“The question I try to ask is ‘is it right?’ I’ve got a list and two or three players who I think could make a difference next month and I’ll put them to the board. But at the same time, I’ve got a list of players who are working for the shirt and doing pretty well. It’s disrespectful to the players here to talk about people who might be coming in and have nothing to do with us yet.”

It is disrespectful in McDermott’s eyes because Leeds have made good work of the season so far, despite worries about the depth of his resources prior to the first game against Brighton in August.

Eighteen of their 33 points have come through a formation reliant on wing-backs. They have also come from a possible 27. McDermott was unfamiliar with the system when he first began working on it but his players adapted quickly and routed Birmingham City on the afternoon when their manager first employed it.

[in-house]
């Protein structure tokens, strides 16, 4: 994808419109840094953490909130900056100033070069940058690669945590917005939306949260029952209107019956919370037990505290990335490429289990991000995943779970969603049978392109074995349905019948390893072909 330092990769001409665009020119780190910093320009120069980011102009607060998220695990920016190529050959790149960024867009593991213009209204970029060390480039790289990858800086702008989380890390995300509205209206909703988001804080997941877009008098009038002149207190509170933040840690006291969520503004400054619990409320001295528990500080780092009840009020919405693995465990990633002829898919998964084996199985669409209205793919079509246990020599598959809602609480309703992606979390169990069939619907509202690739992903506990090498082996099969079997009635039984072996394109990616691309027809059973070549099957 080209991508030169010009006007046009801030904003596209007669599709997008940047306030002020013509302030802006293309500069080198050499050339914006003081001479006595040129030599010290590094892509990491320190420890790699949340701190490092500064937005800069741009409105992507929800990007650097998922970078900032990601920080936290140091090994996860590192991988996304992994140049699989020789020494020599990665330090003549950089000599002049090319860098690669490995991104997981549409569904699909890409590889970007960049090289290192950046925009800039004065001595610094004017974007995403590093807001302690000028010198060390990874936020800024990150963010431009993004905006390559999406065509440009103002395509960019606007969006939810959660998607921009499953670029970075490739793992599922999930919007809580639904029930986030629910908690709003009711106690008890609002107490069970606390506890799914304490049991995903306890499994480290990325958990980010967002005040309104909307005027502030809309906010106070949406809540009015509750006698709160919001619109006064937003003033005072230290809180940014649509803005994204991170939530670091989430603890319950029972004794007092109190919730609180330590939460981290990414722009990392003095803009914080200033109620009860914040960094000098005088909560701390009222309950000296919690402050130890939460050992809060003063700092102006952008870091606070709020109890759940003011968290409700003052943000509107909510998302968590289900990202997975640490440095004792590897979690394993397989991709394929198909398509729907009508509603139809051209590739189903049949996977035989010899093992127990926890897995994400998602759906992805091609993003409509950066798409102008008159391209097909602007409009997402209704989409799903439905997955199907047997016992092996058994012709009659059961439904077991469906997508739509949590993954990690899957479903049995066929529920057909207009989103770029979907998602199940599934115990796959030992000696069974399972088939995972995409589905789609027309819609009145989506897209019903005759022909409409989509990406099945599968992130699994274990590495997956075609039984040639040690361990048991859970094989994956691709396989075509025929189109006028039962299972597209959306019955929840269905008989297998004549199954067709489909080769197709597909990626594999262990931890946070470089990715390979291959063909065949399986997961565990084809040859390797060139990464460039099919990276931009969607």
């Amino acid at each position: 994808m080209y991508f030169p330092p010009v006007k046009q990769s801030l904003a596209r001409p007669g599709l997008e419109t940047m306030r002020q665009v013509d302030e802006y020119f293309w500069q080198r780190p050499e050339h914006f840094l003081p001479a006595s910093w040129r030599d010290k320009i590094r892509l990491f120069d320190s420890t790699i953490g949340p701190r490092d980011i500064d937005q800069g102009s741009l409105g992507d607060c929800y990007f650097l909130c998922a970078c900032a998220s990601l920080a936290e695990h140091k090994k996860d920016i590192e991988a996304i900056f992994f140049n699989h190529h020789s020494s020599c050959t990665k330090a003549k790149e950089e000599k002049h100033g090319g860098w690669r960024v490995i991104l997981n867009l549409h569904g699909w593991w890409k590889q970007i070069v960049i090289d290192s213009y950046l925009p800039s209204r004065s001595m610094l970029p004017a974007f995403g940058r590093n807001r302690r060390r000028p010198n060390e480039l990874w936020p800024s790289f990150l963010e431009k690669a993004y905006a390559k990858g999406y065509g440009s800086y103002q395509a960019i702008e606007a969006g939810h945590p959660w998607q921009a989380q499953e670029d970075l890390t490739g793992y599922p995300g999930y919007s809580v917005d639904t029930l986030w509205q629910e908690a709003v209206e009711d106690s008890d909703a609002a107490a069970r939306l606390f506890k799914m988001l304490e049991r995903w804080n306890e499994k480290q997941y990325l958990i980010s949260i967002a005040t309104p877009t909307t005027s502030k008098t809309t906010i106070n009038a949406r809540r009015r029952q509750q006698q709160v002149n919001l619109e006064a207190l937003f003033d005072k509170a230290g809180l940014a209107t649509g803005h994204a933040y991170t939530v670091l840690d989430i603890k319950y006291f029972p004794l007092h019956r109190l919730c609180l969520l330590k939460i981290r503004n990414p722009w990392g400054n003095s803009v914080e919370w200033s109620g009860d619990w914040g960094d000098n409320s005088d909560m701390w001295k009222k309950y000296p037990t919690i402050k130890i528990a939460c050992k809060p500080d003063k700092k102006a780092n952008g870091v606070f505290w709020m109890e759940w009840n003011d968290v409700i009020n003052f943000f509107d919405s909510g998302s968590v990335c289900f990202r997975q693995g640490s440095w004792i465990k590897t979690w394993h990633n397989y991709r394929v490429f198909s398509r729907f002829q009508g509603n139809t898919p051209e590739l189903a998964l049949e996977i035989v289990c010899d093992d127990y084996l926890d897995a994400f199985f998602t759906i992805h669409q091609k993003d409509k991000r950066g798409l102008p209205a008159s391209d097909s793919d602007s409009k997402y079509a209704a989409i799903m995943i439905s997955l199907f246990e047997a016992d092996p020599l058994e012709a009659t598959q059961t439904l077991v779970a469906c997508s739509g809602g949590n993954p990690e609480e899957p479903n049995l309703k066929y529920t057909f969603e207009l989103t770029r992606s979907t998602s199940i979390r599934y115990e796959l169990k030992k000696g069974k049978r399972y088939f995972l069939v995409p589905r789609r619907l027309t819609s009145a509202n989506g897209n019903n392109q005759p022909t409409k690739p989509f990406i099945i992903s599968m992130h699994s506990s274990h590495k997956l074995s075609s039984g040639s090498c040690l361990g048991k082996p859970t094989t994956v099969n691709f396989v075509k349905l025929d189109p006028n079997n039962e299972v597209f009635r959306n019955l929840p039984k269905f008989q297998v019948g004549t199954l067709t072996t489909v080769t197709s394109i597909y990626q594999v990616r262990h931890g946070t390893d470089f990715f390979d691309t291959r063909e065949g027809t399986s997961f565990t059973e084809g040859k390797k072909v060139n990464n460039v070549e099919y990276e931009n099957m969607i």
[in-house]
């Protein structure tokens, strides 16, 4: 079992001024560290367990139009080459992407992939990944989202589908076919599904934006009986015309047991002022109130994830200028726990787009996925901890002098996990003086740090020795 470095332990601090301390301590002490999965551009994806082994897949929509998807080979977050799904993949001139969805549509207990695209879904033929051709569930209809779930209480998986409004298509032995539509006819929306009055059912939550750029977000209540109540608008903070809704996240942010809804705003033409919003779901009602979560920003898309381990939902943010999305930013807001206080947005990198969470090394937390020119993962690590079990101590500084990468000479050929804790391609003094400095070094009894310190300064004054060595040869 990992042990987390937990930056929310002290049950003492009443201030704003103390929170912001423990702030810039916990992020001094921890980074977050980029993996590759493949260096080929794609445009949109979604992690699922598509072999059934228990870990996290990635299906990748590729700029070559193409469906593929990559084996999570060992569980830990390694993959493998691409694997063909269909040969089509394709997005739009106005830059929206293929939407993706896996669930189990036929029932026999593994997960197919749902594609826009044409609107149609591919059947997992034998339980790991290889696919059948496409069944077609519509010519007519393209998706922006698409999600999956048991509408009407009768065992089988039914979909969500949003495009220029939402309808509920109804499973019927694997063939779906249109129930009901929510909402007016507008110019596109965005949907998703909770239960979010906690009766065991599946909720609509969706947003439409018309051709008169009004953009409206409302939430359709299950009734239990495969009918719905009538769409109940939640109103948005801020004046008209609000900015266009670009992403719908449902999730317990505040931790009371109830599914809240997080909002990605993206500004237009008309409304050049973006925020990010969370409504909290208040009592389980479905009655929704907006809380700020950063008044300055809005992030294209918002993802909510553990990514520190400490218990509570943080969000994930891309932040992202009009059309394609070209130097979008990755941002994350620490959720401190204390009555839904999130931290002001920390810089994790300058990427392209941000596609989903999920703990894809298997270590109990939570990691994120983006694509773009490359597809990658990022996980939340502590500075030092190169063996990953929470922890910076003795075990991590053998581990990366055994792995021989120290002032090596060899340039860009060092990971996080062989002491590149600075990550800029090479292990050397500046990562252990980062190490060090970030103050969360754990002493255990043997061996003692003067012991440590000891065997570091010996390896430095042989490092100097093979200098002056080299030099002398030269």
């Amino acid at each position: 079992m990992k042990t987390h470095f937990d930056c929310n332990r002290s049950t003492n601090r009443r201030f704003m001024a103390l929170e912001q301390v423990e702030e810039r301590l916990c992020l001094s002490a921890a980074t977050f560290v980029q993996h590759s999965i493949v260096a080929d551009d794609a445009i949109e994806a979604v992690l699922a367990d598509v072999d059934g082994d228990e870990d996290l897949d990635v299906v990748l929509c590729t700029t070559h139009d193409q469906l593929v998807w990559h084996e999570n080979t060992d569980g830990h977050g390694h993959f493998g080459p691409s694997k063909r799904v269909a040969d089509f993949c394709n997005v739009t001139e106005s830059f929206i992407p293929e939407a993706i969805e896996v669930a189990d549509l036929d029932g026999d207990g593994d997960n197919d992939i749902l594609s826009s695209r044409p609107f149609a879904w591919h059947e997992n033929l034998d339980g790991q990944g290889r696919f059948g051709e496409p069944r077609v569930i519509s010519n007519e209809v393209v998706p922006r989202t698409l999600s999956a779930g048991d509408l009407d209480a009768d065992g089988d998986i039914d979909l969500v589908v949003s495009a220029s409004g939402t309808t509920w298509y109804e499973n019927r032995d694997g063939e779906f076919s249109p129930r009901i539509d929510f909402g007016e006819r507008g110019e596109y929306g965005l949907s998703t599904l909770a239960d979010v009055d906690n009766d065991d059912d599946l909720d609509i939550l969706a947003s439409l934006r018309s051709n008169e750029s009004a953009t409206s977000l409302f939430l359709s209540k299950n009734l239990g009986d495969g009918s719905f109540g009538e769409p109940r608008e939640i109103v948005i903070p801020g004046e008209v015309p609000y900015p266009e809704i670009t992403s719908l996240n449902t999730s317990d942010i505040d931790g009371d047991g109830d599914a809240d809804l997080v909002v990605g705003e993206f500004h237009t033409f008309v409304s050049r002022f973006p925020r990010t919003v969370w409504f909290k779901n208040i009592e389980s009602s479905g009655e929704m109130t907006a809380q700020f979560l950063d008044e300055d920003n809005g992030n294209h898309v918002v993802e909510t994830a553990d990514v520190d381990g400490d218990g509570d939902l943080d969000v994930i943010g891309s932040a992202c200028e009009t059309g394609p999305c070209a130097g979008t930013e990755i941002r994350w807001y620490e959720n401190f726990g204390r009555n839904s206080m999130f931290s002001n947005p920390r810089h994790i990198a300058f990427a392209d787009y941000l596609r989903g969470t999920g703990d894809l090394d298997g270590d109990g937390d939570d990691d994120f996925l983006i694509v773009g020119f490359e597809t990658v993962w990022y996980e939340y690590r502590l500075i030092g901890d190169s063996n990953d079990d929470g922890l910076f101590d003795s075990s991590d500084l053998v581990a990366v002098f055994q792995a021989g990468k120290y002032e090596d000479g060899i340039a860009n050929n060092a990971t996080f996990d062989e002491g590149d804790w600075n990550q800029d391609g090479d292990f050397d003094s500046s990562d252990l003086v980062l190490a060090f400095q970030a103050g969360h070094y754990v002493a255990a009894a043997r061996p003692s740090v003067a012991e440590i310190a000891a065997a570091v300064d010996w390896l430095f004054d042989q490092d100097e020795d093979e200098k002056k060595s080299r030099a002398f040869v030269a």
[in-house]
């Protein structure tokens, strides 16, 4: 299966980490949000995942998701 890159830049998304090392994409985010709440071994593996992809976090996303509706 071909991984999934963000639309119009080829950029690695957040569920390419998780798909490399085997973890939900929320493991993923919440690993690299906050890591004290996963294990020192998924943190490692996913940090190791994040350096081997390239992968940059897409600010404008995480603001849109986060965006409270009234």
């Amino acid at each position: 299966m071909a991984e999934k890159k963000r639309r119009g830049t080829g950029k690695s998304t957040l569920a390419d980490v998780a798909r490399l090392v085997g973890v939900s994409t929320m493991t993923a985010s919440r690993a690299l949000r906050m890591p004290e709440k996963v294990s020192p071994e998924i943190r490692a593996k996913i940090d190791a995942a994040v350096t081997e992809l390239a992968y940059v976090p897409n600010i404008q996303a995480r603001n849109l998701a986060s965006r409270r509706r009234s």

“I’ve changed the system three times since I came here,” McDermott said. “It’s been quite tough. At the moment we’re doing well with three at the back and I like three at the back. It’s a good system. It always gives you two strikers and you always have three in midfield. It means you don’t get overloaded in those areas. A lot of people will be looking at our system and thinking ‘that’s a good way to play.’

“We’re getting results and it’s working for us so I have to be mindful of that. People always say I’m a manager who only plays with out-and-out wingers but that’s wrong. I haven’t got any so we play with wing-backs. Basically I play with whatever systems suits Leeds and gets us points.”

Three more were earned at Doncaster Rovers last weekend as United withstood fierce wind and a second-half onslaught to win 3-0. With a rare away victory recorded, they return to Elland Road this weekend to play a Barnsley side who have a new manager in Danny Wilson but are lodged at the bottom of the Championship.

“Some people said we were lucky to get three goals at Doncaster and maybe it wasn’t the right score,” McDermott said.

“But we got three goals because of two fantastic finishes in the second half and we were resilient. We deserved to win.”